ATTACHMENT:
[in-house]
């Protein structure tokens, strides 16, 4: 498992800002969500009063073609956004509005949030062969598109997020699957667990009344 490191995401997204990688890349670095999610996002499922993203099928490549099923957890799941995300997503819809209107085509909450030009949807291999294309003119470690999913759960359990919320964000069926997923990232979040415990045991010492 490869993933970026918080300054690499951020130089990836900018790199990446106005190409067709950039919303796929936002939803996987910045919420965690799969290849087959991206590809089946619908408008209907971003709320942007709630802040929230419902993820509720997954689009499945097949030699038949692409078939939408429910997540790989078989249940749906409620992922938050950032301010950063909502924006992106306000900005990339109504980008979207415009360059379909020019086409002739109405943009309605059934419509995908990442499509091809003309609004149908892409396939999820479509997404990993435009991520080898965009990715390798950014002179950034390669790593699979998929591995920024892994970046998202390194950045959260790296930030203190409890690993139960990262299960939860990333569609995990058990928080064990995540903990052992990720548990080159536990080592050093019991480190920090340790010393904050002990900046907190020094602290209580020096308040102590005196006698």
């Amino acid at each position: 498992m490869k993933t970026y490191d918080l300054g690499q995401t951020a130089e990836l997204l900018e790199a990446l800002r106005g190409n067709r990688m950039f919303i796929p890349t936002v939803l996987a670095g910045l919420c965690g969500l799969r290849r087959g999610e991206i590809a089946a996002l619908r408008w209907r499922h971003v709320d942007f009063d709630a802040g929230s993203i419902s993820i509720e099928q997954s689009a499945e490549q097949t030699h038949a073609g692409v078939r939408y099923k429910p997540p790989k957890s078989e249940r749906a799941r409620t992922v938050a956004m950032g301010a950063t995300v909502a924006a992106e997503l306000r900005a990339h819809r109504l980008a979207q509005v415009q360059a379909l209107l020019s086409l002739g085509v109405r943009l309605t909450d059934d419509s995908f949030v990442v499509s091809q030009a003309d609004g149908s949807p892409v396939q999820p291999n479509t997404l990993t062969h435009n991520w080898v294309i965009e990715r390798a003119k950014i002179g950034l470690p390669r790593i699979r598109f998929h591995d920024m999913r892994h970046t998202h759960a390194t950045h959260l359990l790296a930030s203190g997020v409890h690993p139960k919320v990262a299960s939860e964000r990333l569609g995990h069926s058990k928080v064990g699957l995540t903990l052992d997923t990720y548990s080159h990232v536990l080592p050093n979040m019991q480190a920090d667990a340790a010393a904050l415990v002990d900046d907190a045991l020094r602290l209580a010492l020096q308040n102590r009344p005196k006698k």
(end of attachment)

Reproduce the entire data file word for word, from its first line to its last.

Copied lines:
[in-house]
């Protein structure tokens, strides 16, 4: 498992800002969500009063073609956004509005949030062969598109997020699957667990009344 490191995401997204990688890349670095999610996002499922993203099928490549099923957890799941995300997503819809209107085509909450030009949807291999294309003119470690999913759960359990919320964000069926997923990232979040415990045991010492 490869993933970026918080300054690499951020130089990836900018790199990446106005190409067709950039919303796929936002939803996987910045919420965690799969290849087959991206590809089946619908408008209907971003709320942007709630802040929230419902993820509720997954689009499945097949030699038949692409078939939408429910997540790989078989249940749906409620992922938050950032301010950063909502924006992106306000900005990339109504980008979207415009360059379909020019086409002739109405943009309605059934419509995908990442499509091809003309609004149908892409396939999820479509997404990993435009991520080898965009990715390798950014002179950034390669790593699979998929591995920024892994970046998202390194950045959260790296930030203190409890690993139960990262299960939860990333569609995990058990928080064990995540903990052992990720548990080159536990080592050093019991480190920090340790010393904050002990900046907190020094602290209580020096308040102590005196006698």
């Amino acid at each position: 498992m490869k993933t970026y490191d918080l300054g690499q995401t951020a130089e990836l997204l900018e790199a990446l800002r106005g190409n067709r990688m950039f919303i796929p890349t936002v939803l996987a670095g910045l919420c965690g969500l799969r290849r087959g999610e991206i590809a089946a996002l619908r408008w209907r499922h971003v709320d942007f009063d709630a802040g929230s993203i419902s993820i509720e099928q997954s689009a499945e490549q097949t030699h038949a073609g692409v078939r939408y099923k429910p997540p790989k957890s078989e249940r749906a799941r409620t992922v938050a956004m950032g301010a950063t995300v909502a924006a992106e997503l306000r900005a990339h819809r109504l980008a979207q509005v415009q360059a379909l209107l020019s086409l002739g085509v109405r943009l309605t909450d059934d419509s995908f949030v990442v499509s091809q030009a003309d609004g149908s949807p892409v396939q999820p291999n479509t997404l990993t062969h435009n991520w080898v294309i965009e990715r390798a003119k950014i002179g950034l470690p390669r790593i699979r598109f998929h591995d920024m999913r892994h970046t998202h759960a390194t950045h959260l359990l790296a930030s203190g997020v409890h690993p139960k919320v990262a299960s939860e964000r990333l569609g995990h069926s058990k928080v064990g699957l995540t903990l052992d997923t990720y548990s080159h990232v536990l080592p050093n979040m019991q480190a920090d667990a340790a010393a904050l415990v002990d900046d907190a045991l020094r602290l209580a010492l020096q308040n102590r009344p005196k006698k």